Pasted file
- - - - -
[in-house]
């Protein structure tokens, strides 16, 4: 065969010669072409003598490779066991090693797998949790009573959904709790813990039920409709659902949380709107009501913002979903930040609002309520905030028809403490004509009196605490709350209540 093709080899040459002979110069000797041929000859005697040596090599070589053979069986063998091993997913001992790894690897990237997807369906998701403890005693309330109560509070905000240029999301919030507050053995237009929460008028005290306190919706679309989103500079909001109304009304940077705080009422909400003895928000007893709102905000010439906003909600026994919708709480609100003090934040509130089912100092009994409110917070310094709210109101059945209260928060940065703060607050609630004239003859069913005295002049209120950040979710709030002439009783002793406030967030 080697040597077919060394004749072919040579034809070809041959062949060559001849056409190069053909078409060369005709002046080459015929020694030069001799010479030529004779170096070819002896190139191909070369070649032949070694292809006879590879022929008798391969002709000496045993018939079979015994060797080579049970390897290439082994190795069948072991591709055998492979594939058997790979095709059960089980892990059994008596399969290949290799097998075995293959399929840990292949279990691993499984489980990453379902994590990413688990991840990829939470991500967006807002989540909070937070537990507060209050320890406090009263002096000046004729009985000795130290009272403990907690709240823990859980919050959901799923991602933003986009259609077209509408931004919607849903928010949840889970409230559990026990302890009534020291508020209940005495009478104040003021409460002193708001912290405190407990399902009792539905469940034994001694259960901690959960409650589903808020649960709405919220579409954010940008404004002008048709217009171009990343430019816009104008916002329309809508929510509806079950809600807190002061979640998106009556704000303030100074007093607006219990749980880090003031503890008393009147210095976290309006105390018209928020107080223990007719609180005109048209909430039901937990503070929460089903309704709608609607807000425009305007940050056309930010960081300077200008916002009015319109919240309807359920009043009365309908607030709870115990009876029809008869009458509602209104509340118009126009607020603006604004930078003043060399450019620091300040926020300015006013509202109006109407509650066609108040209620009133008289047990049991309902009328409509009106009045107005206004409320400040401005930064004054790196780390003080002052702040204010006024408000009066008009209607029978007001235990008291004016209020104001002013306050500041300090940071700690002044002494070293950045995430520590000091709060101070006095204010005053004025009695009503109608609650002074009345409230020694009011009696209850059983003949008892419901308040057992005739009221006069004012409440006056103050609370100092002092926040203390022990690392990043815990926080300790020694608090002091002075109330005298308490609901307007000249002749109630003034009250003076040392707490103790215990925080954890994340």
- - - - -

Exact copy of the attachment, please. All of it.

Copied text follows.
[in-house]
């Protein structure tokens, strides 16, 4: 065969010669072409003598490779066991090693797998949790009573959904709790813990039920409709659902949380709107009501913002979903930040609002309520905030028809403490004509009196605490709350209540 093709080899040459002979110069000797041929000859005697040596090599070589053979069986063998091993997913001992790894690897990237997807369906998701403890005693309330109560509070905000240029999301919030507050053995237009929460008028005290306190919706679309989103500079909001109304009304940077705080009422909400003895928000007893709102905000010439906003909600026994919708709480609100003090934040509130089912100092009994409110917070310094709210109101059945209260928060940065703060607050609630004239003859069913005295002049209120950040979710709030002439009783002793406030967030 080697040597077919060394004749072919040579034809070809041959062949060559001849056409190069053909078409060369005709002046080459015929020694030069001799010479030529004779170096070819002896190139191909070369070649032949070694292809006879590879022929008798391969002709000496045993018939079979015994060797080579049970390897290439082994190795069948072991591709055998492979594939058997790979095709059960089980892990059994008596399969290949290799097998075995293959399929840990292949279990691993499984489980990453379902994590990413688990991840990829939470991500967006807002989540909070937070537990507060209050320890406090009263002096000046004729009985000795130290009272403990907690709240823990859980919050959901799923991602933003986009259609077209509408931004919607849903928010949840889970409230559990026990302890009534020291508020209940005495009478104040003021409460002193708001912290405190407990399902009792539905469940034994001694259960901690959960409650589903808020649960709405919220579409954010940008404004002008048709217009171009990343430019816009104008916002329309809508929510509806079950809600807190002061979640998106009556704000303030100074007093607006219990749980880090003031503890008393009147210095976290309006105390018209928020107080223990007719609180005109048209909430039901937990503070929460089903309704709608609607807000425009305007940050056309930010960081300077200008916002009015319109919240309807359920009043009365309908607030709870115990009876029809008869009458509602209104509340118009126009607020603006604004930078003043060399450019620091300040926020300015006013509202109006109407509650066609108040209620009133008289047990049991309902009328409509009106009045107005206004409320400040401005930064004054790196780390003080002052702040204010006024408000009066008009209607029978007001235990008291004016209020104001002013306050500041300090940071700690002044002494070293950045995430520590000091709060101070006095204010005053004025009695009503109608609650002074009345409230020694009011009696209850059983003949008892419901308040057992005739009221006069004012409440006056103050609370100092002092926040203390022990690392990043815990926080300790020694608090002091002075109330005298308490609901307007000249002749109630003034009250003076040392707490103790215990925080954890994340």